New reports confirm Trump’s plan to disentangle from his business is a farce

The conflicts of interest remain.

CREDIT: Chris Kleponis/Pool via CNP/MediaPunch/IPX
CREDIT: Chris Kleponis/Pool via CNP/MediaPunch/IPX

As soon as he was elected in November, the unprecedented conflicts of interest Donald Trump would bring to the White House generated significant concern from leading ethics lawyers, transparency experts, and even the head of the Office of Government Ethics.

After several delays, Trump unveiled his so-called plan to address the conflicts — which included him retaining full ownership of the Trump Organization. Ethics lawyers for Presidents Obama and Bush concluded it “falls short in every respect.”

That assessment is borne out by new reports. First, new records pertaining to Trump’s trust — which ThinkProgress’ Judd Legum initially pointed out was “neither blind nor independent” — show the president named two people very close to him, his son Donald Jr. and Trump Organization CFO Allen Weisselberg, as trustees. What’s more, Trump, “who will receive reports on any profit, or loss, on his company as a whole, can revoke their authority at any time,” the New York Times reported. The trust remains under Trump’s Social Security number.

“I don’t see how this in the slightest bit avoids a conflict of interest,” Frederick Tansill, a trust and estates lawyer, told the Times.

Despite the repeated claims that the Trump business empire, run by the president’s own children, would remain completely separate from the presidency, it’s clear those entanglements remain. Eric Trump’s business trip to Uruguay in early January cost U.S. taxpayers nearly $100,000 in hotel rooms for Secret Service and embassy staff, the Washington Post reported Friday evening.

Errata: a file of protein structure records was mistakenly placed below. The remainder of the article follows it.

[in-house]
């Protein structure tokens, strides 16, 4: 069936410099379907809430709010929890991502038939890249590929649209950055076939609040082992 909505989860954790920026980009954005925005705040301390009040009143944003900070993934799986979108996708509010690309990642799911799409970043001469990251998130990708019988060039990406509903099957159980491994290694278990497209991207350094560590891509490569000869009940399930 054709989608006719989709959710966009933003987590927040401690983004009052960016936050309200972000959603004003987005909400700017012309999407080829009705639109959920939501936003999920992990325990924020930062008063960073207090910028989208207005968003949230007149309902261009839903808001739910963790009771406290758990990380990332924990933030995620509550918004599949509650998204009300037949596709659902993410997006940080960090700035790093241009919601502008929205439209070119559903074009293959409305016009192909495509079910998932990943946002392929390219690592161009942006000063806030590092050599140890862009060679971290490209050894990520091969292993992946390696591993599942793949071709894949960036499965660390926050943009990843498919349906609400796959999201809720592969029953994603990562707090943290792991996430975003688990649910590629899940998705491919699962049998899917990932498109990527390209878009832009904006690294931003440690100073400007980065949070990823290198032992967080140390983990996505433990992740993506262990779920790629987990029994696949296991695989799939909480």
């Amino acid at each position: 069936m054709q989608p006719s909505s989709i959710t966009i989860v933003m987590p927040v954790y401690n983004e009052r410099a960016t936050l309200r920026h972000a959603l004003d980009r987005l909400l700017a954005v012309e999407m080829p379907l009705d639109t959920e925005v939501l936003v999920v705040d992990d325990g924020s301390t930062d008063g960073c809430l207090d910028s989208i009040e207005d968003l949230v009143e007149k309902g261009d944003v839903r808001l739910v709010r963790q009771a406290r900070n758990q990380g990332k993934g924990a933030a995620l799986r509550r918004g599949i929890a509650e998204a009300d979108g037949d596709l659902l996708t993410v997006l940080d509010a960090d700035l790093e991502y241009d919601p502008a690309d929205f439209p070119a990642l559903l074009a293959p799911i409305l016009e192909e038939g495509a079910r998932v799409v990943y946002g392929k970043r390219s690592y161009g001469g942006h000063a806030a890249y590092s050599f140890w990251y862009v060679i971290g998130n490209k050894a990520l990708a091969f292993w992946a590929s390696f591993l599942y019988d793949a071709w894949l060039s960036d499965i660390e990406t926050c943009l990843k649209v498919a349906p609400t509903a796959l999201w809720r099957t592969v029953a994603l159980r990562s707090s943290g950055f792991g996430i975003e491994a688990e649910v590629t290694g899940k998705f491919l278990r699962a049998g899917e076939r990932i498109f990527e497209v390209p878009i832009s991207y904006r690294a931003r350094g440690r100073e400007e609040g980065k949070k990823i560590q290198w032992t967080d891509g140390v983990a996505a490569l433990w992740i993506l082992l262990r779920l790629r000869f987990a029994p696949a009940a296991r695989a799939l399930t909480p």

A president’s immediate family members have long been given Secret Service protection; however, because of Trump’s refusal to completely remove himself from the business, Eric’s visit raises serious questions about taxpayer dollars funding operations that could directly benefit the president’s personal financial interests.

“There is a public benefit to providing Secret Service protection,” Kathleen Clark, an expert on government ethics and law professor at Washington University in St. Louis, told the Post. “But what was the public benefit from State Department personnel participating in this private business trip to the coastal town? It raises the specter of the use of public resources for private gain.”

While Eric told Uruguayan media that he’s focused on the business rather than politics, and the two worlds would be completely separate, like “church and state,” the presence of Secret Service gives such a trip the patina of an official visit. And since the trip, Eric hasn’t made an effort to distance himself from the White House’s political dealings. He had a front row seat at his father’s announcement earlier this week that he was nominating Neil Gorsuch to the Supreme Court, calling it “an amazing night and nomination” on Twitter. His brother Donald Jr., Trump’s handpicked trustee, was there with him; the two were reportedly congratulated by Sen. Orrin Hatch (R-UT) on the “great pick.”